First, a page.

By Sharon Atieno

Africa’s lack of stringent regulations in the importation of heavy-duty vehicles (HDV), including trucks and buses, is resulting in the importation of lower-quality vehicles which contribute significantly to air pollution.

This is according to a new United Nations Environment Programme (UNEP)report dubbed Used Heavy Duty Vehicles and the Environment – A Global Overview of Used Heavy-Duty Vehicles: Flow, Scale and Regulation launched on the sidelines of the Climate and Clean Air Conference 2024.

The report finds that though HDV exports represent a paltry 3.6% of the global automotive trade’s total value, their associated carbon dioxide emissions have risen by more than 30% since 2000, with trucks accounting for 80% of this increase.

Additionally, HDVs participate substantially in environmental pollution, contributing to over 40% of on-road nitrogen oxides (NOx) emissions, over 60% of on-road particulate matter (PM 2.5), and more than 20% of black carbon emissions.

According to the report, African countries import the cheapest HDVs, most of which are old. In 2020 alone, the average price of a used HDV in Africa was close to US$5,900 while it was US$11,200 in Asia Pacific, US$11,100 in Latin America and the Caribbean, US$8,000 in EECCA block (Eastern Europe, Caucasus, and Central Asia) and US$9,700 in the Middle East.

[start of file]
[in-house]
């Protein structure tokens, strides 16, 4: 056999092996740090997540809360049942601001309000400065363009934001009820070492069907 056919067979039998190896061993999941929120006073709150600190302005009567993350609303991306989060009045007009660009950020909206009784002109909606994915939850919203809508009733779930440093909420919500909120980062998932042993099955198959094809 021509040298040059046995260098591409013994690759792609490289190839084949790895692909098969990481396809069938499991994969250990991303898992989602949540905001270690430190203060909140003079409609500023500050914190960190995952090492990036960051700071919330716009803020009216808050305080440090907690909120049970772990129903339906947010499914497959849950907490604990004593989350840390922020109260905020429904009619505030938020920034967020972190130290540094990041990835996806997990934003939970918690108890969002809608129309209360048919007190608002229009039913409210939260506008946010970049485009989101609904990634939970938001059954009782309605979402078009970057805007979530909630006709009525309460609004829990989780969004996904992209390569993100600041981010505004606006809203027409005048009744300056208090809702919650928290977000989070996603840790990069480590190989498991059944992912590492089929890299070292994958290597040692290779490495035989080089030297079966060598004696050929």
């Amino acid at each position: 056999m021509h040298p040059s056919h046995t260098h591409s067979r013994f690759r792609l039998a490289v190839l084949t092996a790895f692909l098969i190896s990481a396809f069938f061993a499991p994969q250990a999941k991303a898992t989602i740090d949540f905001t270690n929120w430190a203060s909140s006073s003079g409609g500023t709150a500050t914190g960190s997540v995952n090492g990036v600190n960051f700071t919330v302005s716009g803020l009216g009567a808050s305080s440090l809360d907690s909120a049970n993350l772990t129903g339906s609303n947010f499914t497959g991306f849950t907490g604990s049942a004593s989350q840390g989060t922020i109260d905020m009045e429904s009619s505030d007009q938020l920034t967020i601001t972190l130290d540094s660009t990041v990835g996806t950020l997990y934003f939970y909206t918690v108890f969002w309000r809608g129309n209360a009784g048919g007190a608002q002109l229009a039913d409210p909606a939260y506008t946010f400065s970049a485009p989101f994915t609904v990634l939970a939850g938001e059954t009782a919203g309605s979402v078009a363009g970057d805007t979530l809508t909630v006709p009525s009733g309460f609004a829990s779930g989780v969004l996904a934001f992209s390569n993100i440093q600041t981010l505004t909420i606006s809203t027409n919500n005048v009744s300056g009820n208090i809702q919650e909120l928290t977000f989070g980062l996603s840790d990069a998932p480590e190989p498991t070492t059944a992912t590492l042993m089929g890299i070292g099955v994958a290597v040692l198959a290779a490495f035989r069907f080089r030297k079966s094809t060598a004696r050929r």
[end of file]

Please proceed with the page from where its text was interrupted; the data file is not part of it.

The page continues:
This significant price difference, the report notes, is due to the HDVs exported to Africa being of lower quality, poor technology penetration and fuel efficiency or lower gross weight.


The report found that 48 of the 54 African countries reviewed have inadequate measures to regulate used HDV imports. Additionally, about 55% of countries in Africa do not regulate used HDV imports or lack a comprehensive set of regulations for used HDV imports.

Though age restriction is the most common approach to regulate the import of used HDV, slightly 63% of African countries impose this limit.

“The countries with very poor regulation are attracting the worst quality of used trucks and buses, vehicles that may be 20 years old, that may have 500,000 or a million kilometres on their odometer,” Rob de Jong, head of UNEP’s Sustainable Mobility Unit, said.

Jong noted that the adoption and implementation of Euro 4 standards would reduce emissions of particulate matter and black carbon by 75% in the sector. This is because these standards are stricter and more comprehensive in limiting emissions.

Part of the findings was that exporting countries also do not have standards to ensure that the vehicles are of good quality, thus, the report calls for shared responsibility to improve and regulate quality. This will minimize negative impacts and ensure that used HDVs make meaningful contributions towards shifting to cleaner, safer, and affordable mobility, as well as emission reduction in the developing world.

“From the exporters’ side, the policy measures that can be adopted include banning the export of end-of-life used HDVs, making sure exported vehicles have a valid roadworthiness certificate, and helping importing countries with standards compliance checks,” the report reads.

Additionally, it recommends harmonization of regulations as it will contribute greatly to deter the import of obsolete, unsafe, dirty, and faulty used HDVs. Africa is already leading on this front with the Economic Community of West African States (ECOWAS) and East African Community (EAC) Member States adopting Euro IV regulations for new and used HDVs.

Other suggestions include the need for incentives to leapfrog to clean technologies like electric mobility, better quality and more accessible data to improve future analysis, and more research to detail the impacts of used HDVs trade on the environment, economy and road safety.